A jewel of the heritage has been smashed

News 18 December, 2017
  • Photo courtesy Michel Grondin
    A trucker would have damaged the covered bridge in Freeport in the Montérégie region, on Friday, but would also have ripped out the two portals used to keep vehicles that are too high.

    Vincent Larin

    Sunday, December 17, 2017 23:00

    Sunday, December 17, 2017 23:00

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    A trucker and carefree would have smashed one of the last covered bridges in Quebec dating back nearly 150 years, not far from Cowansville, Montérégie, without even stopping.

    “It is sad, because it is a crown jewel of our region,” says the mayor of Cowansville, Sylvie Beauregard.

    Photo courtesy

    Sylvie Beauregard

    She learned with amazement that the covered bridge in Freeport, built in the 1870s, had been rear-ended by a driver Friday morning.

    In addition to the roof of the bridge, was somewhat bruised, the two portals used to measure the height of vehicles on each side of the bridge had been completely uprooted, she points out.

    Photo courtesy Michel Grondin

    A driver has been arrested and will be awarded a statement of offence, said a spokesman of the Sûreté du Québec. The incident would be considered a hit-and-run.

    Never happened in 20 years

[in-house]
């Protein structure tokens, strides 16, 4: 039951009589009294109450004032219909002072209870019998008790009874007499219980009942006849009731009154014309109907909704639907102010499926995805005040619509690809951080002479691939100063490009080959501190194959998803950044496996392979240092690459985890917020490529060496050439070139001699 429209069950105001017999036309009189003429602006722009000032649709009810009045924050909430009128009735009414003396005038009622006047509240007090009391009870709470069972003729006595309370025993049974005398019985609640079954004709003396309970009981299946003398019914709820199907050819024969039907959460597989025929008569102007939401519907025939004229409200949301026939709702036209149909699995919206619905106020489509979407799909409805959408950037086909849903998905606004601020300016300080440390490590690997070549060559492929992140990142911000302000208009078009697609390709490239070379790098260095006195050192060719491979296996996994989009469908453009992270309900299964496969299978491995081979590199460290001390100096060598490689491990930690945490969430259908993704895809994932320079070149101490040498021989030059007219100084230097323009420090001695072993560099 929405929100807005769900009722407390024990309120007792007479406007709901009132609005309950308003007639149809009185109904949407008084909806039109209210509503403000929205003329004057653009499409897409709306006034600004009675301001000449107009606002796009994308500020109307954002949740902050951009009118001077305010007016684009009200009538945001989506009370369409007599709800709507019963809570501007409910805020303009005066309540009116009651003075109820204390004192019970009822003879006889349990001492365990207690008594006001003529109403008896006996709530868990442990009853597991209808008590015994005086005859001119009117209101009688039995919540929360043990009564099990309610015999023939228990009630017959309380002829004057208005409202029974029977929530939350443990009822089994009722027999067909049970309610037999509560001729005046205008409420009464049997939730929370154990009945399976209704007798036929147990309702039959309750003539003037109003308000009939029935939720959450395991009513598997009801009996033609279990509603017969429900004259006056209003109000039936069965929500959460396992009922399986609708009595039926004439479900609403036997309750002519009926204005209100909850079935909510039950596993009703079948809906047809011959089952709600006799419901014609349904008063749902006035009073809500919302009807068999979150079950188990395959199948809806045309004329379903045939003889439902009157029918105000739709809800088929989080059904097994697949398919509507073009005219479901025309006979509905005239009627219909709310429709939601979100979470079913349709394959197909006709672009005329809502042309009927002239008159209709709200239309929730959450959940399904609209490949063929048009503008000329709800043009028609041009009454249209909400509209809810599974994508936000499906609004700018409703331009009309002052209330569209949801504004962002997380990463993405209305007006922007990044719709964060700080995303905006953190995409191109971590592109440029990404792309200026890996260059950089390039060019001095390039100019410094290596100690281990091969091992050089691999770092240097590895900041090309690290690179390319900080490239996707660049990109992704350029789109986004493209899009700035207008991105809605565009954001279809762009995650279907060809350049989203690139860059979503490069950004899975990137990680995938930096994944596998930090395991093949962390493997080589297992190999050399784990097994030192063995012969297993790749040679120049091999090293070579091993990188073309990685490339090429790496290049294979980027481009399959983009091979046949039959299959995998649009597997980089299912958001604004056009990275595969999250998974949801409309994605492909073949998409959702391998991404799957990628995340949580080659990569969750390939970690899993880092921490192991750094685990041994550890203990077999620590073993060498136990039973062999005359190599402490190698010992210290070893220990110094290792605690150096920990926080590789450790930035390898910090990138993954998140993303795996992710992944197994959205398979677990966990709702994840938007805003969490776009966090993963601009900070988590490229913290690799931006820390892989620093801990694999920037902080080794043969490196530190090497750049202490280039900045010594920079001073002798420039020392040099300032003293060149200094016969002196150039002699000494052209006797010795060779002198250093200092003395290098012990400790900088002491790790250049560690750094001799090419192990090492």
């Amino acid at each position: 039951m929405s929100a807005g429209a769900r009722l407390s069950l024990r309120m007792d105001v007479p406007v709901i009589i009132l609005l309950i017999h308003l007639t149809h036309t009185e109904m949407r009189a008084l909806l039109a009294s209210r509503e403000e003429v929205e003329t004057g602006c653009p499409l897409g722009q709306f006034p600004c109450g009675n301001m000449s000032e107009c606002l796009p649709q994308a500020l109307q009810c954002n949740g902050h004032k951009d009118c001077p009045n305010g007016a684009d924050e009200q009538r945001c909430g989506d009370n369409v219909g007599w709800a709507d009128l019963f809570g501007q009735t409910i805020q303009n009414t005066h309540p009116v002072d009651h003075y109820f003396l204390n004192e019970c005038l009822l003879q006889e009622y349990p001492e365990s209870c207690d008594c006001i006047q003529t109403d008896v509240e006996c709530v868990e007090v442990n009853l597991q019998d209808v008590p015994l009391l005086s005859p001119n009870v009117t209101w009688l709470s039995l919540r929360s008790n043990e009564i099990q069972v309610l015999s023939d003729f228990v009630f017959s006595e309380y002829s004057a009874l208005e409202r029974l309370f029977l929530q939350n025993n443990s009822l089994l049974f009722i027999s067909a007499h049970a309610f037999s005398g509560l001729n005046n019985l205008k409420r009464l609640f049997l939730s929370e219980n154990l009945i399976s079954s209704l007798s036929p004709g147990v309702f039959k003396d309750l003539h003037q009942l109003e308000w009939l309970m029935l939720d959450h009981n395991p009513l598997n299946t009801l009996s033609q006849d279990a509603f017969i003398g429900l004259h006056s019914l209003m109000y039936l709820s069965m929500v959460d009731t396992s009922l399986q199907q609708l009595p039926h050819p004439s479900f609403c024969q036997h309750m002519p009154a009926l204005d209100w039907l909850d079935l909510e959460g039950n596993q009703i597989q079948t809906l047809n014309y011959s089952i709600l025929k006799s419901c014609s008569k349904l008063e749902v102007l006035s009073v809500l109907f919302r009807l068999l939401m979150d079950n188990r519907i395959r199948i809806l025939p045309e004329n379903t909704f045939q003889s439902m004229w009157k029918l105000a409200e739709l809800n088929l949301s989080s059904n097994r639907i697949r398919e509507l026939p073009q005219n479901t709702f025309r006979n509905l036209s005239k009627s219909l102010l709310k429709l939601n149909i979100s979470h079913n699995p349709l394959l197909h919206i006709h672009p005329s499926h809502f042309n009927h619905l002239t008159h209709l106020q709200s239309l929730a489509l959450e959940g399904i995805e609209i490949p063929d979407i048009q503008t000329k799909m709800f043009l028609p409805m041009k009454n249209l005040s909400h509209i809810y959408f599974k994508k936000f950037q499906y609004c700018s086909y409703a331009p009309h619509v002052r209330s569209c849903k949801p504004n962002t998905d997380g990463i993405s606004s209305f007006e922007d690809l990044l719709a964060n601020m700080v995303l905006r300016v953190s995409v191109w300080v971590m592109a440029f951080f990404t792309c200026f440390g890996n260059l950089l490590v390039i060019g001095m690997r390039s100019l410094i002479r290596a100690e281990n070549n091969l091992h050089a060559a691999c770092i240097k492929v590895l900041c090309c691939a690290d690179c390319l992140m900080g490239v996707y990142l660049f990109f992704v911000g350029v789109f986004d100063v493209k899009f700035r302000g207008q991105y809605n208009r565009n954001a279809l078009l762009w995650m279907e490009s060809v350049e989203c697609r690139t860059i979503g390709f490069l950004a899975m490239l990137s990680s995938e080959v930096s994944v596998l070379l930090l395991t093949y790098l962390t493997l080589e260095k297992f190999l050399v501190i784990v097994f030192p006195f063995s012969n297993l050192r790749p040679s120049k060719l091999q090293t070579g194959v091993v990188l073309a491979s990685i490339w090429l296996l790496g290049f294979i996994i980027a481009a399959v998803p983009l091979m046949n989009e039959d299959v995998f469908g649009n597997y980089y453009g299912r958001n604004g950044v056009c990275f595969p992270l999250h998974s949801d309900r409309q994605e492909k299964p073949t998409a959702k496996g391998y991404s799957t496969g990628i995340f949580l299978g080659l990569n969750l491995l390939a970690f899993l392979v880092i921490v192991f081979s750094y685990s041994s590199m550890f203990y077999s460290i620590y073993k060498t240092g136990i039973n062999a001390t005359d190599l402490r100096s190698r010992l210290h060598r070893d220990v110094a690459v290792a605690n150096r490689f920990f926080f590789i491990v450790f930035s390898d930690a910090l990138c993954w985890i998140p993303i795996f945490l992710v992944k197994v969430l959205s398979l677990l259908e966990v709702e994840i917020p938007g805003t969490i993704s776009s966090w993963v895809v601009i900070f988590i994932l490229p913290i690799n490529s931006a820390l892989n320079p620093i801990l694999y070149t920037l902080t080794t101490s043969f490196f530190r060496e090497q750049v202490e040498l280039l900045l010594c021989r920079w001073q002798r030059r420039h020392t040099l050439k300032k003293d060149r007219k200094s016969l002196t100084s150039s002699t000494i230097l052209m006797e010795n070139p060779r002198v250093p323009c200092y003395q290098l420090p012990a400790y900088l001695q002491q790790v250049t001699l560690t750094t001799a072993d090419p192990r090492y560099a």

The structure has been blocked to traffic until the authorities inspect its state.

    Fire minor had already damaged the covered bridge last summer, but this would be the first time in twenty years that a vehicle too big the stamps, says the mayor Beauregard who lives in Cowansville since 1994.

    “For us, it is important to do everything to be able to keep it,” said Mrs. Beauregard, who hopes that the ministry of Transportation will work to repair it.

    More than 83 in Quebec

    According to the former president of the Association of the covered bridges of Québec by Gérald Arbour, these incidents, however, are commonplace across the province.

    Nearly 1,500 covered bridges would have been built in Québec, and the most recent dates from 1958 and is located in the Abitibi region, ” he says. Since then, no more has been built, and only 83 covered bridges are still passable, according to Mr. Arbour.

    “It is no longer suitable, buses, ambulances, and trucks of garbage do not pass,” says the author of a book entirely dedicated to the covered bridges. The value of the last few copies has therefore become even greater, according to Mr. Arbour.